5

I have a space in one of the directory names. I want to list a file under it from a bash script. Here is my script:

fpath="${HOME}/\"New Folder\"/foobar.txt"

echo "fpath=(${fpath})"
#fpath="${HOME}/${fname}"

ls "${fpath}"

The output for this script is:

fpath=(/Users/<username>/"New Folder"/foobar.txt)
ls: /Users/<username>/"New Folder"/foobar.txt: No such file or directory

But when is list the file on my shell it exists:

$ ls /Users/<username>/"New Folder"/foobar.txt
/Users/<username>/New Folder/foobar.txt

Is there a way I can get ls to display the path from my script?

7

Just remove the inner quoted double-quotes:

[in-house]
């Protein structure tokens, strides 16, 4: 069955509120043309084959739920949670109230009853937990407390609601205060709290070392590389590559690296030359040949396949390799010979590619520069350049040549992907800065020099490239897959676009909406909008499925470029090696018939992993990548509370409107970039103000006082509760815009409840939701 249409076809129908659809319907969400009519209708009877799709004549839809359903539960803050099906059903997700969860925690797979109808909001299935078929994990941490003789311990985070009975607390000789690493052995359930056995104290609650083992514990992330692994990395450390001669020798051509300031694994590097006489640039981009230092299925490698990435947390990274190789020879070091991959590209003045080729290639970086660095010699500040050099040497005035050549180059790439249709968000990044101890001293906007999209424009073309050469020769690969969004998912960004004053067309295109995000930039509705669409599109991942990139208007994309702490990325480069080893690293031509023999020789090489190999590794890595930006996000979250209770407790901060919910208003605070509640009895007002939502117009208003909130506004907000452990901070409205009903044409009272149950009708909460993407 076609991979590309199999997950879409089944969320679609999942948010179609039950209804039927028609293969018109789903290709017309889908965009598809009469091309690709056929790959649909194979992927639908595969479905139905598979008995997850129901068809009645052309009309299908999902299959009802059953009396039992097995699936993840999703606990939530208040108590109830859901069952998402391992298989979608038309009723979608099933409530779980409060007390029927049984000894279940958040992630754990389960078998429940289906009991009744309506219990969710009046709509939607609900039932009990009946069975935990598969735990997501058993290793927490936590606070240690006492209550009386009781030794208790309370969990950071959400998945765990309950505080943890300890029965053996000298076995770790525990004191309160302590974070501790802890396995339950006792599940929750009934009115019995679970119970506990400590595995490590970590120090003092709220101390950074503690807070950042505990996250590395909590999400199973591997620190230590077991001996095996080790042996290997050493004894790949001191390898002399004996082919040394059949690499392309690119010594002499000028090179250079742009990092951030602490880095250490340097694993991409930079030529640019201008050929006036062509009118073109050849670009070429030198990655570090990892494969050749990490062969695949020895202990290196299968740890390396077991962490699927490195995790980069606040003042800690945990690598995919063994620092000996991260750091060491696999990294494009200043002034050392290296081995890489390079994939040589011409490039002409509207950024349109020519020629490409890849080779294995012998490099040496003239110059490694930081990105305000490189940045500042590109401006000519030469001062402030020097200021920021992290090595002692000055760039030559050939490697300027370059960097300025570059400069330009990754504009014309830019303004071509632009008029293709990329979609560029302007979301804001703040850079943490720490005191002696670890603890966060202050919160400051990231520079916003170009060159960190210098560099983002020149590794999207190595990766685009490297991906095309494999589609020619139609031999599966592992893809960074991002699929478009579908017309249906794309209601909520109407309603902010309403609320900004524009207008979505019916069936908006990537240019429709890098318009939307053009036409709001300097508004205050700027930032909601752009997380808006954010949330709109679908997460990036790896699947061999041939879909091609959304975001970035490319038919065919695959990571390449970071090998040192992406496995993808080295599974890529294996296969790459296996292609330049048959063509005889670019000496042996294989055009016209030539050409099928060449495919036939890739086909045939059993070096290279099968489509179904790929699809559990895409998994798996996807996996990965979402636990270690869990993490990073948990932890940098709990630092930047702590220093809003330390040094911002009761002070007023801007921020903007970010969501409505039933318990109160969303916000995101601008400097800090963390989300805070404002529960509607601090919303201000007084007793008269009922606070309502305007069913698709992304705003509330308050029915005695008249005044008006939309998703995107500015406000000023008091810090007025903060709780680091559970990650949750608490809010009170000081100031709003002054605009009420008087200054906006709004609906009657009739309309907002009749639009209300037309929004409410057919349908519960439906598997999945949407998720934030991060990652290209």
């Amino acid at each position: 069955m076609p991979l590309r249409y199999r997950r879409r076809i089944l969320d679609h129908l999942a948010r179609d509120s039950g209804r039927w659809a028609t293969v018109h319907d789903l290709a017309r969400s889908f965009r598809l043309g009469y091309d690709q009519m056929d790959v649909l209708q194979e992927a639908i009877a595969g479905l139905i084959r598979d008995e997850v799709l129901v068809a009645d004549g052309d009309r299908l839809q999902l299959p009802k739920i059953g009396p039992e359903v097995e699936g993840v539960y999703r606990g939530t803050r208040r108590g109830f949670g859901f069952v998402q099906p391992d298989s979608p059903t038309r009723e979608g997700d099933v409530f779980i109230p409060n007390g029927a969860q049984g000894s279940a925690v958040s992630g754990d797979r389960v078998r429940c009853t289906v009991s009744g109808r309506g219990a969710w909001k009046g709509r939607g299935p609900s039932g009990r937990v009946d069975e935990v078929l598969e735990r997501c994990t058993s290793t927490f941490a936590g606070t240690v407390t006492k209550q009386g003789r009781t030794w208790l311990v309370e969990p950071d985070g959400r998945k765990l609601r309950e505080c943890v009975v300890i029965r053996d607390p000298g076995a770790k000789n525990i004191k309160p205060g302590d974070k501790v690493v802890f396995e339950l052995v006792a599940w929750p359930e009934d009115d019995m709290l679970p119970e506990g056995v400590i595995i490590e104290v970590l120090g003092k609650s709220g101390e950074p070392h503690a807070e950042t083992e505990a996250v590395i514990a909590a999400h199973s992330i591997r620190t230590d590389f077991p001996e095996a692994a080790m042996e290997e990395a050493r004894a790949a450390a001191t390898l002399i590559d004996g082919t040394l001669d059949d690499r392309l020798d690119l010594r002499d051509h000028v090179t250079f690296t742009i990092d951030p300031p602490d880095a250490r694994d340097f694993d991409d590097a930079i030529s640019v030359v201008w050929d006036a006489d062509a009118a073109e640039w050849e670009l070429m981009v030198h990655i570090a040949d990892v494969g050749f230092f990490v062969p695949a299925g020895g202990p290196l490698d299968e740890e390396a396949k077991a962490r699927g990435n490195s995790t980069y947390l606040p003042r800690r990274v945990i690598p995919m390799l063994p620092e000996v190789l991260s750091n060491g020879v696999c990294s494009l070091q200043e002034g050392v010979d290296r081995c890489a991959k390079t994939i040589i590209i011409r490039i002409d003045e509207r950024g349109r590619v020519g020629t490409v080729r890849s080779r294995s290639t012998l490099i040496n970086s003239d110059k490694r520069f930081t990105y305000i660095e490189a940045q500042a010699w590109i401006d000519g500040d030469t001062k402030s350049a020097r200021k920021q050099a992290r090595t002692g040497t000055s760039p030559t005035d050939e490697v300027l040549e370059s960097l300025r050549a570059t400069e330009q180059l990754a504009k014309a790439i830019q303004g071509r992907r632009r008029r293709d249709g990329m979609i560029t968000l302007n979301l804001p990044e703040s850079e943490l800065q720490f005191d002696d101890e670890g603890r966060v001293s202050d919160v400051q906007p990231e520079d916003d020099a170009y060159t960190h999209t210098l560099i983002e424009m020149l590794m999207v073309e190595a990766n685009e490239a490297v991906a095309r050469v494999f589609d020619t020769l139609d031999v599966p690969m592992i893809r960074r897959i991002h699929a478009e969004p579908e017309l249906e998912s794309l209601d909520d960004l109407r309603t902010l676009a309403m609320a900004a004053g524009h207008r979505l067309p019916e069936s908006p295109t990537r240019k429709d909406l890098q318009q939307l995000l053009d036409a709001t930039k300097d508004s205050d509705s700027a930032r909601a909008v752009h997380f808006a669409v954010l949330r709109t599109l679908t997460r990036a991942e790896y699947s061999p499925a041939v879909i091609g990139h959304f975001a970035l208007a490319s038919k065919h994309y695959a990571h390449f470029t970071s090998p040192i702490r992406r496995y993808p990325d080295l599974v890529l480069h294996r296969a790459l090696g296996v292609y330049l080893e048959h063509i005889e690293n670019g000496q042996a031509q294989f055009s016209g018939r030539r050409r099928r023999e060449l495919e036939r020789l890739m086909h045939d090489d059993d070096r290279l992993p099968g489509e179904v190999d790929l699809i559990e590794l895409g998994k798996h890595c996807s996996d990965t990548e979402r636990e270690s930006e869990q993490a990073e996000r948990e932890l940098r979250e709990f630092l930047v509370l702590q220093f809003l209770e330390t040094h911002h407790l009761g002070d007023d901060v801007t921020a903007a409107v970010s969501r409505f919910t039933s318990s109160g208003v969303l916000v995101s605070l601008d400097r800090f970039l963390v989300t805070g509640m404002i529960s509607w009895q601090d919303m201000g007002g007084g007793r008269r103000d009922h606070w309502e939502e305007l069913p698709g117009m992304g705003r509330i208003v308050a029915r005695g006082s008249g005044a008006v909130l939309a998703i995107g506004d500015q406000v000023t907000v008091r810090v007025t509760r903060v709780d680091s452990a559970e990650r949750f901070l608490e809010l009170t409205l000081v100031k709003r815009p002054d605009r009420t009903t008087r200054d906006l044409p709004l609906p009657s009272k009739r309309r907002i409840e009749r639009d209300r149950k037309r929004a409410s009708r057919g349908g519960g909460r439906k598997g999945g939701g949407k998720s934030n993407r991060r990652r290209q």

fpath="${HOME}/New Folder/foobar.txt"

Since the complete variable contents are contained in double-quotes, you don't need to do it a second time. The reason it works from the CLI is that Bash evaluates the quotes first. It fails in the variable because the backslash-escaped quotes are treated as a literal part of the directory path.

5

Is there a way I can get ls to display the path from my script?

Yes, use:

ls $HOME/New\ Folder/foobar.txt

The problem was that you were including the quotes inside the value of the variable. The real name of the directory does not have " quotes.

You need to build the variable with only one quoting method.

In variables:

fpath=${HOME}/New\ Folder/foobar.txt

Or:

fpath="${HOME}/New Folder/foobar.txt"

Or even:

fpath=${HOME}/'New Folder/foobar.txt'

Full script:

#!/bin/bash
fpath=${HOME}/New\ Folder/foobar.txt
echo "fpath=(${fpath})"
ls "${fpath}"
3

The quotes are not part of the folder name, are they?

This should work:

fpath="$HOME/New Folder/foobar.txt"
ls "$fpath"

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